Michael Jordan had gained ground in his long battle with a sportswear company in China over his name being used in the most populous country in the world.
The former basketball superstar has been tied up in a legal battle for years with sports apparel maker Qiaodan Sports. Qiaodan is the name for Jordan in Chinese and the firm’s main logo is strikingly similar to the iconic image Air Jordan that Nike products use.
The top court in China ruled Thursday that the sportswear maker based in China stop their use of two Chinese characters in Qiaodan.
Large brands from the West such as Pfizer and Apple have struggled in defense of the names of some products in China. Qiaodan Sports has over 6,000 stores in China and won a number of legal victories against Jordan in the country’s lower courts.
Michael Jordan has said that the sports apparel maker built its successful business off the superstar’s identity. The former star with the Chicago Bulls said that when he heard about the ruling on Thursday that he was pleased.
In a prepared statement, Jordan said that the decision taken by the court on Thursday ensures that my fans in China and all consumers in the country know that Qiaodan Sports products do not have any connection with him.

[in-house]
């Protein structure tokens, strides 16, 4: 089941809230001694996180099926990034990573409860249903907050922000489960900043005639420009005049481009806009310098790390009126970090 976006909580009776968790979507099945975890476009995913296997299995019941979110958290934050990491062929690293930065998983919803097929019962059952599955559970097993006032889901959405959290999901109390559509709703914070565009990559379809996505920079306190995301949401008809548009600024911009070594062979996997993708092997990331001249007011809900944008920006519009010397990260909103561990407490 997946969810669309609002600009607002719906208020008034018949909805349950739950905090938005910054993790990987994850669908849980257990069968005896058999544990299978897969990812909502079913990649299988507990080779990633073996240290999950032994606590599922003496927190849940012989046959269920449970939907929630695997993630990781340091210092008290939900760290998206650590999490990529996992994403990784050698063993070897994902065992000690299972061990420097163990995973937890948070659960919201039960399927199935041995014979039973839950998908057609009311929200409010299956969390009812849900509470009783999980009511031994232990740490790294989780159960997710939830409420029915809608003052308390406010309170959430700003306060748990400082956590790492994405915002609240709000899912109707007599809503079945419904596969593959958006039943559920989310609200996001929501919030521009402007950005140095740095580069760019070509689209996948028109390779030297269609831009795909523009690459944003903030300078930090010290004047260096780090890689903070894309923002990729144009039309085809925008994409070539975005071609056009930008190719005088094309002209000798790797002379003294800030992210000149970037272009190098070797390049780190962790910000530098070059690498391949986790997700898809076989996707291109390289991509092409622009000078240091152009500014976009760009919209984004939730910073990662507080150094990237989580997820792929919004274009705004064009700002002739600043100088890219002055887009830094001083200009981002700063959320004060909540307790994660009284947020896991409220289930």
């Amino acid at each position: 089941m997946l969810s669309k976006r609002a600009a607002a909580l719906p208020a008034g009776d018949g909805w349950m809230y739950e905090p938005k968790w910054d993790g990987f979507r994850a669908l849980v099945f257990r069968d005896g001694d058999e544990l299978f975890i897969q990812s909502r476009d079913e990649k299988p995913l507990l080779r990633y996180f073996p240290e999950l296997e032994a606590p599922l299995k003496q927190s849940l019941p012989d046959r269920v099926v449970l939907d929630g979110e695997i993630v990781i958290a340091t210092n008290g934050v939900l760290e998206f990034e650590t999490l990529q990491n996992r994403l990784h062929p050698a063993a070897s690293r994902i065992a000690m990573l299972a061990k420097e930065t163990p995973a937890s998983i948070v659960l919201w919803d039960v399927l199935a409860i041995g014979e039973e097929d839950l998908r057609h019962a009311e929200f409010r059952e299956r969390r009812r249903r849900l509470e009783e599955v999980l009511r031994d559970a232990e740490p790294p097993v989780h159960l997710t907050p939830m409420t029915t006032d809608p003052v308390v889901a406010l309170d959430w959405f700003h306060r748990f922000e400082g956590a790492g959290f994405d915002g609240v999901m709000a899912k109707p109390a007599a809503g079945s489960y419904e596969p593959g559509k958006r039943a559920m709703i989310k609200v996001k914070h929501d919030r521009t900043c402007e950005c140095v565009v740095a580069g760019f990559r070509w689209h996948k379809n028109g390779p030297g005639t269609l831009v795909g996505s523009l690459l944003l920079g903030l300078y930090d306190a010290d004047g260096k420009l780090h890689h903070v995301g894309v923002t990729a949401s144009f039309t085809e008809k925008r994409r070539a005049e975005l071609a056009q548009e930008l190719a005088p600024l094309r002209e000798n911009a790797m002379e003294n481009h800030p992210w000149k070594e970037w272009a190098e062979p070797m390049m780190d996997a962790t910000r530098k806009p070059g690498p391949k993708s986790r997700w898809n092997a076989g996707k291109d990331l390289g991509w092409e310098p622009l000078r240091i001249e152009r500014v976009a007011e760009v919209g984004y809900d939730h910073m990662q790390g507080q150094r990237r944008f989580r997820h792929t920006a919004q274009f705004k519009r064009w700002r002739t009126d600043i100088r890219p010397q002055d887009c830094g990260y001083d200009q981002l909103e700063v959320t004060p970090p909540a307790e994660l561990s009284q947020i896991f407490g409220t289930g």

However, the former star with Chicago, who is listed by Forbes as the all time highest paid athlete, did not get all that he had wanted with the court’s decision.
The court, the Supreme People’s Court, threw out a few of the other requests made by Jordan, including one that the sportswear maker stop using the Qiaodan using the Roman alphabet, which on certain products it uses.
Qiaodan Sports announced that it would respect the decision of the court, but the company said that the court’s decision does not affect trademarks it is using currently, suggesting its main logo that is Jordanesque is not going to leave the market in the short term.
The company has not been subtle when it came to exploiting the image of Jordan.
The former player with the Bulls accused Qiaodan of building the business through unauthorized use of his name in Chinese and the renowned jersey No. 23.
Jordan said the company even attempted to trademark his son’s names – Marcus and Jeffrey – in Chinese.
The legal battle is not yet over, as a court in Shanghai must still issue its ruling in another lawsuit over his name being used.